I’ve just recently finished a book called The Undervalued Self by Elaine Aron where she talks about such a double that she calls the protector-persecutor.  This protector-persecutor makes you feel bad about yourself to protect you for imaginary bad things.  It made me realize that perhaps my own double is like the protector-persecutor in that they are trying to make me feel bad about myself so that I am saved the “disappointment” of feeling bad later when I gain weight (even if I never gain weight, the self wants to protect itself from the imaginary inevitability).  She suggests some serious therapy that’s outlined in the book on how to deal with such a thing, which is daunting (and apparently my feeling that it is daunting is all part of the protector persecutor’s plan to keep me as is – scary?  Confusing?  Definitely!).

At the moment I’m taking it day by day and trying to remind myself of all of the positives before I let my negative self take too much control.  I tell myself that just yesterday I loved how I felt walking down the hall at work and that in 12 hours I surely couldn’t have changed so radically to warrant such self-hatred.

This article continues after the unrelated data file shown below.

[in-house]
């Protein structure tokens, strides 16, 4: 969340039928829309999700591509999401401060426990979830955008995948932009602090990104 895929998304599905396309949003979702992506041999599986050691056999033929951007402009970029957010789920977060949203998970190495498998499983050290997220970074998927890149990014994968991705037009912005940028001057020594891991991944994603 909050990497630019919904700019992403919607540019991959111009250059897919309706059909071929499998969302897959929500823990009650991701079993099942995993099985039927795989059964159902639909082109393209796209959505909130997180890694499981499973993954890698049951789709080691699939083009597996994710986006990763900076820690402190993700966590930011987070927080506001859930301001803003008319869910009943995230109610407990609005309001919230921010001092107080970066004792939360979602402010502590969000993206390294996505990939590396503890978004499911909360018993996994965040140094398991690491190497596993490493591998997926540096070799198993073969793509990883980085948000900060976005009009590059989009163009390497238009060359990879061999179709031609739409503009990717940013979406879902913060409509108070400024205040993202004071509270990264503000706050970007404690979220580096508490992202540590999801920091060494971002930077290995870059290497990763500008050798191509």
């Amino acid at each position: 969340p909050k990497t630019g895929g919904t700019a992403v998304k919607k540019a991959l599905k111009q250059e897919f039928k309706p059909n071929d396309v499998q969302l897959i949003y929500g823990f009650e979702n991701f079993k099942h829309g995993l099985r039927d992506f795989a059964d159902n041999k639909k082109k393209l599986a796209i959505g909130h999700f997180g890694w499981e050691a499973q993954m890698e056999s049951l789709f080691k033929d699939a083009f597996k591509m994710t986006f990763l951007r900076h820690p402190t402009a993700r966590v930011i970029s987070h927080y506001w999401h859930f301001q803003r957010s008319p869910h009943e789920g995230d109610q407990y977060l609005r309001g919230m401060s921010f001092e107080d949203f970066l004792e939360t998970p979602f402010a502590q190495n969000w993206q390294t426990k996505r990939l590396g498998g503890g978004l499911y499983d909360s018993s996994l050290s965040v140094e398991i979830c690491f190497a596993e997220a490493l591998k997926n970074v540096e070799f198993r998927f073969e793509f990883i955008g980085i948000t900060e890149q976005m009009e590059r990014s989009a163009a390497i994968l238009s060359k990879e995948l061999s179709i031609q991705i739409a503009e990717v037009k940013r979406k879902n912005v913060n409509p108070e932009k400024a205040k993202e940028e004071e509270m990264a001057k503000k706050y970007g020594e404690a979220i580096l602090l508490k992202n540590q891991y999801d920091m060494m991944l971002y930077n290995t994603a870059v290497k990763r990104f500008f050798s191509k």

I try.

I don’t always succeed, but sometimes the music just drowns it all out. 🙂

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Brilliant Sky

6 runs, 23.60 total miles, 1 soggy month
and a playlist scattered with soul sapping songs
(But I am a Firework.)
blinding sun, large clouds, b.r.e.e.z.e
and heavy, clawing, clinging humidity.
(But I am here.)
lightness, steady stride, pounding away
and a sudden sharp stitch in the side
(But fist pumps of triumph and brilliant smiles to the sky.)
Maybe with no 26.2, or 13.1 or even 10k
Maybe with wadded tissues, sweat, and flyaway hair.

But each step, each inhalation, each breath
I am able to run

And that makes me STRONG.